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By Christine Clark

As a society, we seem to be in a constant state of multi-tasking. We watch television, surf the Web, and talk on the phone simultaneously. Meanwhile, we have dinner in the oven, and are watching the kids on the swing set out the kitchen window. In today’s modern world, sometimes it’s just unavoidable. We want to teach our children the importance of listening, paying attention, and following directions, but it can be tricky when we’re not always leading by example. We forget that these skills are not innate—they must be learned.

Of course, not all learning is done in a classroom. Think back to the staples of your own childhood: playing games, building forts, jumping rope, drawing pictures, making up stories. You probably thought it was just for fun, but little did you know that all the while you were learning! These types of activities build language skills, such as listening, speaking, and thinking, and executive functioning skills such as following directions, planning, and paying attention to a task.

Setting and following a routine that incorporates activities to foster the development of these essential skill sets creates an environment in which children can grow, learn, and thrive. Here are some suggestions on where to start:

  • Set specific days, times, and places to perform particular activities—everything from waking up, to eating, to chores, to relaxing—and stick to it! Teach children to perform tasks associated with these routines in a sequence (for example: arrive home from school, have a snack, do homework, set the table for dinner). These may seem like small details, but consistency helps children perform routines automatically, internalize directions, and learn to follow them.
  • Determine day and time limits for television, video games, and other electronic activities. Keep electronic devices turned off during morning and bedtime routines so the body has time to naturally wake up or wind down, and to help children focus on accomplishing their tasks.
  • Make time for creative activities that develop imagination, attention to detail, concentration, and focus. These can include painting, reading, being read to, telling stories, building, puzzles, drawing, crafts, having conversations, etc.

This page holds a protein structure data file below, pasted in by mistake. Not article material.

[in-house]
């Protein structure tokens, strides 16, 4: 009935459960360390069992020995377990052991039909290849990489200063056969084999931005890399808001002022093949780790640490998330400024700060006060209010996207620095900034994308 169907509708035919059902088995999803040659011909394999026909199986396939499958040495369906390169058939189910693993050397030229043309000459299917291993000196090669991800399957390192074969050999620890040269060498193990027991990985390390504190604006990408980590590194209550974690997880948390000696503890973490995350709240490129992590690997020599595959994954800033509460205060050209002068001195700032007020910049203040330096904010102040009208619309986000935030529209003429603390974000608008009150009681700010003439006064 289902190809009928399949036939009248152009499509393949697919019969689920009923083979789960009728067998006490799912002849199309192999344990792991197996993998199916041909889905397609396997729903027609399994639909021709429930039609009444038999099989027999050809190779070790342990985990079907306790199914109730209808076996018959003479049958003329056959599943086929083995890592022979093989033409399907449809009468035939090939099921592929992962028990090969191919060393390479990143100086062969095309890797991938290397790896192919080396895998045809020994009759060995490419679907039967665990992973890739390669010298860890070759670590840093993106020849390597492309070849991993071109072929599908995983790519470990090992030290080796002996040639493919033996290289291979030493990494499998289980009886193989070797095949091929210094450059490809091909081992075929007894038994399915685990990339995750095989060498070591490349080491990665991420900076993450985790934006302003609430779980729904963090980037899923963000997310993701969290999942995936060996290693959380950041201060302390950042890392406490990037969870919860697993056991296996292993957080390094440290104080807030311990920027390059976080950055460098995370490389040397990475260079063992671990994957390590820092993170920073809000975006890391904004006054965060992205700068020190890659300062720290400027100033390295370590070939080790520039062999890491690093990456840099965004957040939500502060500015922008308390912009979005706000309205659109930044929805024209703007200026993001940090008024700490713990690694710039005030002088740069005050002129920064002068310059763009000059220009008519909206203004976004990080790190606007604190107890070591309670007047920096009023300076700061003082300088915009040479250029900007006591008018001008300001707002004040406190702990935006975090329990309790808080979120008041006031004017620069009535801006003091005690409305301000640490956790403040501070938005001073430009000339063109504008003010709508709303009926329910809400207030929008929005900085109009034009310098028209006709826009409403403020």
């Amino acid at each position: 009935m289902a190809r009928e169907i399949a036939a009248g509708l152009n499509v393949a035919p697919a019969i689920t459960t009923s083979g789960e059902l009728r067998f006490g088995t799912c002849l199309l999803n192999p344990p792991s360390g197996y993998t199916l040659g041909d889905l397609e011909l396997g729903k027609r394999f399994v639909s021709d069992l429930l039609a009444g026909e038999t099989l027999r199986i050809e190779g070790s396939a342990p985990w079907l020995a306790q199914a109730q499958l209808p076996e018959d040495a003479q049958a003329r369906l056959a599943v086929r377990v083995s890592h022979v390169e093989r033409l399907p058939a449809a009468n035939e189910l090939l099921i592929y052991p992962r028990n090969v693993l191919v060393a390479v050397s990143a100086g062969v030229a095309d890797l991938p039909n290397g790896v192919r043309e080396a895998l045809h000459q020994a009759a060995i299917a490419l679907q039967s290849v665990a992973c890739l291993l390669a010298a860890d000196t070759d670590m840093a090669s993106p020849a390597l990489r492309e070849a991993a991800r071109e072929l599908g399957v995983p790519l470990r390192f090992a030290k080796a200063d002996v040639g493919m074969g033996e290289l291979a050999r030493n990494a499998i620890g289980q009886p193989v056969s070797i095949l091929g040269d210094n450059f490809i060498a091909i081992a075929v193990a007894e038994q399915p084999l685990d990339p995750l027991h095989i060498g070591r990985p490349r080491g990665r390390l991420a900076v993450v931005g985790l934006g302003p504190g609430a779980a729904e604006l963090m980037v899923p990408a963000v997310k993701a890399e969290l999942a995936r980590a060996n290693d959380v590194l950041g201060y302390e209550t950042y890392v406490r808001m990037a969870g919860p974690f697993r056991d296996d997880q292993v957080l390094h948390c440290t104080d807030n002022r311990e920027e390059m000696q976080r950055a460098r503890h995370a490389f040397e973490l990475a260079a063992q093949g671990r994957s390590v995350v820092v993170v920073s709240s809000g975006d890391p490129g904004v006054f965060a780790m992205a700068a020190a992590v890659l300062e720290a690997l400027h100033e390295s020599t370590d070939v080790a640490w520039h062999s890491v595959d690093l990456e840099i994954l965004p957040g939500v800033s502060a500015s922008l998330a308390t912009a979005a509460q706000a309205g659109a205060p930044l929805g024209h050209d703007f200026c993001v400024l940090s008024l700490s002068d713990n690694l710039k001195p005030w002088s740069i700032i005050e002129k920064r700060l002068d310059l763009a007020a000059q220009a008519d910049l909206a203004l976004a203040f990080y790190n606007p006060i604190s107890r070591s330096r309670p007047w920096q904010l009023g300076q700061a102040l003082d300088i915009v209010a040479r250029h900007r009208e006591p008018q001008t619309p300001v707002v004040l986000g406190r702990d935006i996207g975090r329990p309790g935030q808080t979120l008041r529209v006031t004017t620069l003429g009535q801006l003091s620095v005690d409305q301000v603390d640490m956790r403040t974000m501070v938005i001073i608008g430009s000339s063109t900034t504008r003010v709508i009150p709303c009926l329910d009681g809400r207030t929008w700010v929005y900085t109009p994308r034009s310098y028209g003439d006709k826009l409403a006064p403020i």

• Increase physical activity, such as exploring the outdoors, bike riding, or playing at a local park. Provide opportunities for both independent and group play in both structured and unstructured settings. Interaction with peers is crucial for a child’s social skill development.
  • Institute a weekly board game night with friends and family! Playing board games is a great way to build critical thinking skills and social skills, like taking turns.
  • Have a specified time and separate workspace for homework to help children transition into an academic mindset. It is also helpful to get them in the habit of packing up their bag for the next day once their work is complete the night before.
  • Sit down to family meals at specified times. This will provide consistency, further develop social skills, and ensure that kids are fueled for learning. Moreover, according to a number of reports issued by the National Center on Addiction and Substance Abuse at Columbia University (CASA), children who eat at least five times a week with their family are at lower risk of developing poor eating habits, weight problems, or alcohol and substance dependencies, and tend to perform better academically than their peers who frequently eat alone or away from home. (1)
  • Provide children with a consistent bedtime each evening with a routine, such as taking a bath, reading, or listening to an adult read to them. Disconnect all electronic devices in the sleeping area so that children can get a deep, uninterrupted rest.

It’s imperative that when children are developing the ability to initiate and complete tasks, they are applying all of their cognitive energy and focus to the pursuit at hand. Equipped with the base skills to handle individual responsibilities will much better prepare them for the inevitable multi-tasking that lies ahead.

 


(1) CASA Columbia 2012, The Importance of Family Dinners VIII.

 

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